Release Date (UK) – 10th February 2012
Certificate (UK) – 12A
Running Time – 95 minutes
Country – UK/Canada
Director – James Watkins
Stars – Daniel Radcliffe, Ciarán Hinds, Janet McTeer, Alisa Khazanova
As is usually the case when someone plays the lead role in a $7.7 billion grossing film franchise, everyone was waiting to see what Daniel Radcliffe would do next. Well, he chose to do a horror film. Yawn. These days most horror films are schlock – however, Hammer Film Productions are now back on the scene. With 2010’s Let Me In revitalising the company’s name thanks to its extremely creepy adaptation of John Lindqvist’s novel, Let The Right One In, Hammer has set out to scare the bejesus out of us again with a new re-imagining of Susan Hill’s 1983 ghost story, The Woman In Black.
If you haven’t read the novel, seen the play or watched the original 1989 television movie (which incidentally starred Adrian Rawlins – who played Harry Potter’s father, James – in the same role as Radcliffe) don’t feel lost, the story is a simple one. Arthur Kipps, a young, widowed father and solicitor is sent to a foreboding, remote seaside village to settle the affairs of the recently deceased outcast Alice Drablow. During his stay, Kipps is desperately urged to leave the village for unknown reasons. Whilst at the Drablow residence Kipps slowly uncovers the grisly and supernatural horrors that have been haunting the villagers, but not before those very horrors begin to target him, and therefore others as well, as he seeks a way to amend the wrongdoings of the past and return safely to his child.
They just don’t make them like this anymore. Hammer horror has been kicking around since 1955 and has brought us such classics as The Curse Of Frankenstein (1957), The Phantom of the Opera (1962) and the all-famous Dracula (1958) starring Christopher Lee, but disappeared 30 years ago. The very notion of a British-funded, quality horror film flaunting itself amongst most of today’s dross is a very pleasant one because The Woman In Black is a very terrifying film indeed (somewhat controversially re-edited to get the film a 12A certificate).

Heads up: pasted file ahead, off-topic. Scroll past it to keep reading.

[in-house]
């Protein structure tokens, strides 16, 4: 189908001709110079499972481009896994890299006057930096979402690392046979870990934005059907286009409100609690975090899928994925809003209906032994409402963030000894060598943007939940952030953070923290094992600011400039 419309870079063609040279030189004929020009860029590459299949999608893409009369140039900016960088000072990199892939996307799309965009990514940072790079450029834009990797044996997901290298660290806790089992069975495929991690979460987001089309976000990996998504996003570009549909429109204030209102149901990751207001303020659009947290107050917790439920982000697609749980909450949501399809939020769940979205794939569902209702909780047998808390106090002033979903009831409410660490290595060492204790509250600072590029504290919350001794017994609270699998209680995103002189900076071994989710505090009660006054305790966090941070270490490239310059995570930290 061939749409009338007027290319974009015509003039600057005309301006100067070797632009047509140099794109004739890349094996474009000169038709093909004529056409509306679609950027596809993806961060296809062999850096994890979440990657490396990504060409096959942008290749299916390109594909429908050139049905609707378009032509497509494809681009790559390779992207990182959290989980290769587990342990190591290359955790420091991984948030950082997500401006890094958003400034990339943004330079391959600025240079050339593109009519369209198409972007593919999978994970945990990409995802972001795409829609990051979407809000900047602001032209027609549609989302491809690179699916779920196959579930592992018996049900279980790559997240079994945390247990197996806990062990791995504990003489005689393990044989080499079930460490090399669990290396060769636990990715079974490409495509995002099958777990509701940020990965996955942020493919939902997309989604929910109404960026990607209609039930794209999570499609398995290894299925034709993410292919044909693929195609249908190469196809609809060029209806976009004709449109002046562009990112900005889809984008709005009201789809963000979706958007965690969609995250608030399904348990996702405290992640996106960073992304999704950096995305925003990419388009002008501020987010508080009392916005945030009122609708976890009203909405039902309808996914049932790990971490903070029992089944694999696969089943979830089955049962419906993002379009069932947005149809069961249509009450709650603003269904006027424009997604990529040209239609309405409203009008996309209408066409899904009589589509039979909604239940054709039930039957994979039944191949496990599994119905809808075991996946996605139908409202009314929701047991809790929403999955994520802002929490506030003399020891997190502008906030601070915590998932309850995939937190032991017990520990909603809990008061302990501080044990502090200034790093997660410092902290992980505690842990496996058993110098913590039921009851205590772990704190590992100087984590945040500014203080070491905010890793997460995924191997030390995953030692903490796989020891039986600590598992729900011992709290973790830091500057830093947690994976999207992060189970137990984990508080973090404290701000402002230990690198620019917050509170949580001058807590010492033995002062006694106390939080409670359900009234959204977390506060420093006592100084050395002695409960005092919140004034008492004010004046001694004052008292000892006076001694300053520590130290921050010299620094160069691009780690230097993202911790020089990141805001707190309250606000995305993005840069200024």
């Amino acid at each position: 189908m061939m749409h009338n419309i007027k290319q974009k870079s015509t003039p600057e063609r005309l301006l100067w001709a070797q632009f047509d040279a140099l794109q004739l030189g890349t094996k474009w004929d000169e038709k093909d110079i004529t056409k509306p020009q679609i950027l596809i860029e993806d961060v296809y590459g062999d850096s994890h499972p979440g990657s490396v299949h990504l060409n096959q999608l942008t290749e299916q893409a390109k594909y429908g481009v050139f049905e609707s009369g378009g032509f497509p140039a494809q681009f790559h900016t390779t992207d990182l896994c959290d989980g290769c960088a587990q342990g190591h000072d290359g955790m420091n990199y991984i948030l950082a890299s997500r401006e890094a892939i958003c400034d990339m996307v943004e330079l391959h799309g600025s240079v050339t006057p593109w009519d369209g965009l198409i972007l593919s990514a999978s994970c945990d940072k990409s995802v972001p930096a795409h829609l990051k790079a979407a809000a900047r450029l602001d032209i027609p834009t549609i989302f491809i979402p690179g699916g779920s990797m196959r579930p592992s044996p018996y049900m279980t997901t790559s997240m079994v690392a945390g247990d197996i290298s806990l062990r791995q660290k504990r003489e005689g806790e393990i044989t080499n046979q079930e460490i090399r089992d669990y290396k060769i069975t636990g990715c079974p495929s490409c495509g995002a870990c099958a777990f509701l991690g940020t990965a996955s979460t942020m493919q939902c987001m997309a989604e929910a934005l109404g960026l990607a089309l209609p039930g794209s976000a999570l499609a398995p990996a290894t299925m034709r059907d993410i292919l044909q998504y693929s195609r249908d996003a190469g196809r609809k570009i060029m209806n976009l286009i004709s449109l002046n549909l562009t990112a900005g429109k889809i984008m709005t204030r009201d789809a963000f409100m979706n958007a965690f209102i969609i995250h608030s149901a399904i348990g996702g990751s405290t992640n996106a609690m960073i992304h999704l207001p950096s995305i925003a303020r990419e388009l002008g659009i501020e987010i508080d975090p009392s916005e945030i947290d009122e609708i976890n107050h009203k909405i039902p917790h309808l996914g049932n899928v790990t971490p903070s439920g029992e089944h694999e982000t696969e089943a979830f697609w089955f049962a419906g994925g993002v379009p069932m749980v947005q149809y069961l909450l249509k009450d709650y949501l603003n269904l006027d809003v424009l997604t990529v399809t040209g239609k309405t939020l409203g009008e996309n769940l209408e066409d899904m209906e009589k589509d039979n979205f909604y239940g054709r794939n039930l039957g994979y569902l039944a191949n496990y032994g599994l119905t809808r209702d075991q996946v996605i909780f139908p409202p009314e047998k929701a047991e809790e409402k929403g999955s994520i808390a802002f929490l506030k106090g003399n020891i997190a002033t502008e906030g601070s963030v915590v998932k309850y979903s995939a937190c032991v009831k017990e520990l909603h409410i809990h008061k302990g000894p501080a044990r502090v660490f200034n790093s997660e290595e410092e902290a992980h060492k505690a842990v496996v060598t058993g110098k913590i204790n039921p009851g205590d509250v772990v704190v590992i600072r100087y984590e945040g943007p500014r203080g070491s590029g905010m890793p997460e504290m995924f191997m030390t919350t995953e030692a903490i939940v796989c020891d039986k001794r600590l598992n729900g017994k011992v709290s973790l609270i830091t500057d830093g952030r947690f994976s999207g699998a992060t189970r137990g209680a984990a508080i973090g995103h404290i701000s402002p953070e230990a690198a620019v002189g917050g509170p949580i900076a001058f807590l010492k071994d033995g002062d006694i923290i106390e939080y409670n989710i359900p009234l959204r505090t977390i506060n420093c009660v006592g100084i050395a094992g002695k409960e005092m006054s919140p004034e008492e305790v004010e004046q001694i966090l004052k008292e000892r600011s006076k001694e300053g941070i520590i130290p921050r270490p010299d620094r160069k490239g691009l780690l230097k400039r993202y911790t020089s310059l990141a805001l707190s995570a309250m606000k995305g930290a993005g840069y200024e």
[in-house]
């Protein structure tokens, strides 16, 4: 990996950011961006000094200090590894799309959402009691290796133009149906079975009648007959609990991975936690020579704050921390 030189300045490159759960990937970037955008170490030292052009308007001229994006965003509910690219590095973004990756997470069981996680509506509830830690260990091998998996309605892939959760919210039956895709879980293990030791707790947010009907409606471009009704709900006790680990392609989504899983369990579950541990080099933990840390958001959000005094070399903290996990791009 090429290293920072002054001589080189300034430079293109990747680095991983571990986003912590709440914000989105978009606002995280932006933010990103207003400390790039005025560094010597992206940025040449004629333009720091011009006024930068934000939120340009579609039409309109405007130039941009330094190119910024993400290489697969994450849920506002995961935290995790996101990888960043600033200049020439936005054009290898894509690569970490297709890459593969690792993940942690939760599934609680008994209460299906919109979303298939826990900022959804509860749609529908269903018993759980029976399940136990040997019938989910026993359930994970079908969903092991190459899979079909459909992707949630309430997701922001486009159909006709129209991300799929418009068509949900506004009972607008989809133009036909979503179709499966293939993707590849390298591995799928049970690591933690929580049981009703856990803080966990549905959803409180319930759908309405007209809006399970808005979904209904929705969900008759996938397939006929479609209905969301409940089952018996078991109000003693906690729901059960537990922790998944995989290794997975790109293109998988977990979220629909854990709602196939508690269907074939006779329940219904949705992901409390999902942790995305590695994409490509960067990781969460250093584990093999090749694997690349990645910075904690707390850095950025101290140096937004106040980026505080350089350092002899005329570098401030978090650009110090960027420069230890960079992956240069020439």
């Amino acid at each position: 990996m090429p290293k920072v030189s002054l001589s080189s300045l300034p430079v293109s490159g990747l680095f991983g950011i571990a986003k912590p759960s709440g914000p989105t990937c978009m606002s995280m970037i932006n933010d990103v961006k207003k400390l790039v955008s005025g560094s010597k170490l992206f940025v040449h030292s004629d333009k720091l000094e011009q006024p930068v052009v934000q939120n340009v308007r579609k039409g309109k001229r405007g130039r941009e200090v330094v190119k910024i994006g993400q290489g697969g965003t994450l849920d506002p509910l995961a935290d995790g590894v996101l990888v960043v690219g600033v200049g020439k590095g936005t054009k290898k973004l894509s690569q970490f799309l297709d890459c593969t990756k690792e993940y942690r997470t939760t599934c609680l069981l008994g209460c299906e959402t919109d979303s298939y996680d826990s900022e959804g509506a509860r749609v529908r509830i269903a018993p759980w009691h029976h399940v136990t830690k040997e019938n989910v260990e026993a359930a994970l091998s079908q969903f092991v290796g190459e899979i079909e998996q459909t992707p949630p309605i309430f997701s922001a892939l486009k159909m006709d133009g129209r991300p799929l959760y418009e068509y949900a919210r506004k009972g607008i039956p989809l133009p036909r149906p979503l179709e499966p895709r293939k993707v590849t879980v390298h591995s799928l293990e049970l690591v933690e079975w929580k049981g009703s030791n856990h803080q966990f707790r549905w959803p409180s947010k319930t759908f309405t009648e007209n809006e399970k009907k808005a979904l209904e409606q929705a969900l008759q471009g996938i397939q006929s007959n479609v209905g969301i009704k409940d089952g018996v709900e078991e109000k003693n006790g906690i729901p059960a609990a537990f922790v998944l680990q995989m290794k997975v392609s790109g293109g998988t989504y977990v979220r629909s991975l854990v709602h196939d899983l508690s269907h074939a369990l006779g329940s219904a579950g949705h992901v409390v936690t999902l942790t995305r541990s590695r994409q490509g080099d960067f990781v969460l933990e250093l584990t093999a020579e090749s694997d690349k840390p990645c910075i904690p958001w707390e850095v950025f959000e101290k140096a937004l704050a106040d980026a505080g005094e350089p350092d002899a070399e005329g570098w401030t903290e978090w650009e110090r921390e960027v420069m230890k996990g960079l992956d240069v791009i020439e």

Aside from a chilling opening sequence, it takes the film a while to find its footing as it runs through its awkwardly forward “so-and-so-character shouldn’t be here!” routine, complete with some questionable dialogue – whilst the audience is still trying to adjust to Radcliffe in a new (leading) role. Once the film has settled and we’ve bought Radcliffe’s Arthur Kipp, the story begins to have fun with the audience, by treating us to some by-the-books scares, randomly flashing things in our faces accompanied by loud sounds. Therein lies The Woman In Black’s trick – intentionally or by accident; by spooking us with tedious screams, the true horrors, the subtle movements of the shadows, the scary, drawn out sequences involving some truly horrific scares begin to unveil themselves. I don’t claim to be someone hard to scare; but more than once the film had me whimpering like a child – and if I have had a pillow in the cinema I would have definitely hidden behind it.
The key to the film’s effect is its authenticity. Not just the visual period-ness of the film but writer Jane Goldman’s ability to put conflicting characters into desperate contexts and the friendly ones into extreme situations of self-doubt is superb. This is where Radcliffe’s Kipp and Ciarán Hinds’ Sam Daily (the only villager to ‘befriend’ Arthur) really tap into our empathetic feelings, which in turn puts the willies up the audience when they lose their heads – metaphorically speaking.
Aside from the slow start the only other qualm lies with the film’s score which is generally forgettable – but the nursery rhyme-reciting children sing-a-longs that accompany many of the film’s harrowing moments is suitably spine-tingling.
The Woman In Black is another triumphant step in the return of Hammer horror. The performances are solid; the direction and especially the editing are stellar, and the terror is unimaginable. And whilst fear is all relative and unique for each cinema-goer, I can’t deny that this is the most petrifying film that I have seen since I watched The Exorcist, aged 9.